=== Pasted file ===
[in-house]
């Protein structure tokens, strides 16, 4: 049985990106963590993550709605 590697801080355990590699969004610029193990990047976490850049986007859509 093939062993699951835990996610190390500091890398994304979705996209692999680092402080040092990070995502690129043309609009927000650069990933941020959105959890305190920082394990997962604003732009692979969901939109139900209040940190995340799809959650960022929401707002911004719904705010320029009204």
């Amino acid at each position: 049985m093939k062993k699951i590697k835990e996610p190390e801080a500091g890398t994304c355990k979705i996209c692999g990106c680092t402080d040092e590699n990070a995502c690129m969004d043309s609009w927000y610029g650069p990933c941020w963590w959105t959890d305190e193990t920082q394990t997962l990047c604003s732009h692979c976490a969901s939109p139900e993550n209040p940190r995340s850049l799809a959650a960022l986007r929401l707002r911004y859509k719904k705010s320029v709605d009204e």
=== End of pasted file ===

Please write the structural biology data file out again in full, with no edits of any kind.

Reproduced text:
[in-house]
């Protein structure tokens, strides 16, 4: 049985990106963590993550709605 590697801080355990590699969004610029193990990047976490850049986007859509 093939062993699951835990996610190390500091890398994304979705996209692999680092402080040092990070995502690129043309609009927000650069990933941020959105959890305190920082394990997962604003732009692979969901939109139900209040940190995340799809959650960022929401707002911004719904705010320029009204």
């Amino acid at each position: 049985m093939k062993k699951i590697k835990e996610p190390e801080a500091g890398t994304c355990k979705i996209c692999g990106c680092t402080d040092e590699n990070a995502c690129m969004d043309s609009w927000y610029g650069p990933c941020w963590w959105t959890d305190e193990t920082q394990t997962l990047c604003s732009h692979c976490a969901s939109p139900e993550n209040p940190r995340s850049l799809a959650a960022l986007r929401l707002r911004y859509k719904k705010s320029v709605d009204e």